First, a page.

By Babajide Komolafe
In spite of the scarcity and restrictions in the nation’s foreign exchange market, seven banks made N78 billion trading in foreign exchange in 2015. Financial Vanguard investigations revealed that the income was 8.3 per cent lower than the N85.5 billion recorded in 2014. The banks are Access, UBA, FBN Holdings, Union Bank, Diamond Bank, Wema Bank and Sterling Bank.
Analysis of the audited financial statements of the banks showed that Access Bank and UBA accounted for 68 per cent of the total income with N53.8 billion, down from N67.2 billion recorded the previous year.
Access Bank led the pack with N36.9 billion, up by 103 per cent or N18.7 billion from N18.2 billion in 2014. UBA came second, with N16.9 billion down by N7.6 billion or 31 per cent from N24.5 billion in 2014.
FBN Holdings came third earning N11 billion in 2015, down by 20 per cent or N14.1 billion in 2014. Others are Diamond Bank, N6 billion, Sterling Bank, N5 billion, Union Bank ,N2.1 billion and Wema N0.2 billion. Analysis also revealed that of the five top banks, Zenith recorded a loss of N1.96 billion from foreign exchange trading, down by 113 per cent from N14.1 billion recorded in 2014. GTBank however did not disclose its foreign exchange trading for the year.
Speaking on condition of anonymity, a research analyst in one of the top banks told Financial Vanguard that banks make money from foreign exchange either by using the capital to buy and sell foreign exchange in the inter-bank market or by helping their customers buy foreign exchange from the CBN. He said that two factors occasioned the 8.3 per cent fall in the income banks made from foreign exchange trading last year.
The first was the various restrictions imposed by the CBN and general scarcity of dollars in the economy. The second factor was the decision of the apex bank not to defend the naira as it did for most part of 2014. “Remember that in 2014, the CBN was reluctant to devalue the naira, and resorted to defending the local currency by trying to meet all demand for dollars.
This coupled with demand for dollars from foreign investors exiting the Nigerian economy, provided opportunity for banks to buy cheap from CBN and sell high to desperate end users, and as a result made good money,” he said.
Income from forex revaluation falls by N32bn
The decline in foreign exchange related income was however not limited to income from trading. Analysis of the results of top ten banks shows that total income from foreign exchange revaluation dropped by 61 per cent to N20.7 billion from N53.6 billion.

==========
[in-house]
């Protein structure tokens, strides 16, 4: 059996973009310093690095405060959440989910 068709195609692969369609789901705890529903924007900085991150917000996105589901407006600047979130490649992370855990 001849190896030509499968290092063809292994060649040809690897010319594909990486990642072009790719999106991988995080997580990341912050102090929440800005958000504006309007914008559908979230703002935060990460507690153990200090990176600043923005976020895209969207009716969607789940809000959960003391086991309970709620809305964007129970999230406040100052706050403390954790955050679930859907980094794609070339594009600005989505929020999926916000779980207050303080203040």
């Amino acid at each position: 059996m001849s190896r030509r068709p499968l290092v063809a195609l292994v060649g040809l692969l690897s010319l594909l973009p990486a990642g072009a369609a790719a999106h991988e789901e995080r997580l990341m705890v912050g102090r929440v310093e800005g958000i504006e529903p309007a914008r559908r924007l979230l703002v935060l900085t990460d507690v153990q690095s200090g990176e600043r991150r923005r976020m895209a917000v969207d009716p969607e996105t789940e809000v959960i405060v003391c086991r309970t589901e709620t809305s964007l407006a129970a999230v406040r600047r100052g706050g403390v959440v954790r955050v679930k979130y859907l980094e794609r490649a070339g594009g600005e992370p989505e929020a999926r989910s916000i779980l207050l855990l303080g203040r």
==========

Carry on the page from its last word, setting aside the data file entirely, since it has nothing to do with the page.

Foreign exchange revaluation (FXR) gain is recorded when value of foreign denominated assets rises due to exchange rate or interest rate movements. While Zenith Bank and Sterling Bank recorded increases in income from FXR gain, five banks recorded decline. The five banks are UBA, GTB, FBN Holding, Union Bank and Fidelity Bank. Access Bank however recorded FXR loss of N10.4 billion in 2015, down from loss of N17.6 billion recorded in 2014.
FBN Holding topped the chart with N10.9 billion, down by 65 per cent from N30.8 billion in 2014. Fidelity Bank came second with N6.2 billion, down by 52 per cent from N12.9 billion in 2014. GTBank came third with N5.2 billion, down by 68 percent from N16.2 billion. Others are UBA -N3.2 billion, down from N5.5 billion; and Union bank -N0.12 billion, down from N3.6 billion; Zenith Bank -N2.8, up from N2.2 billion, and Sterling Bank -2.7 billion, up from N0 in 2014.
According to a former CBN Director, the FXR is determined by two factors mainly movement in exchange rate and the price/interest rate at which banks book dollar denominated loans either for themselves or on behalf of their customers. Speaking on condition of anonymity, she said, “When the naira depreciates, banks’ FXR gain will rise while an appreciation will lead to fall in FXR gain.
Also, if the interest rate for the loan, usually attached to movements in London Interbank Offered Rate (LIBOR) falls, the FXR gain will reduce, even when the naira did not appreciate. That is what happened to the banks that experienced decline in their FXR gains.”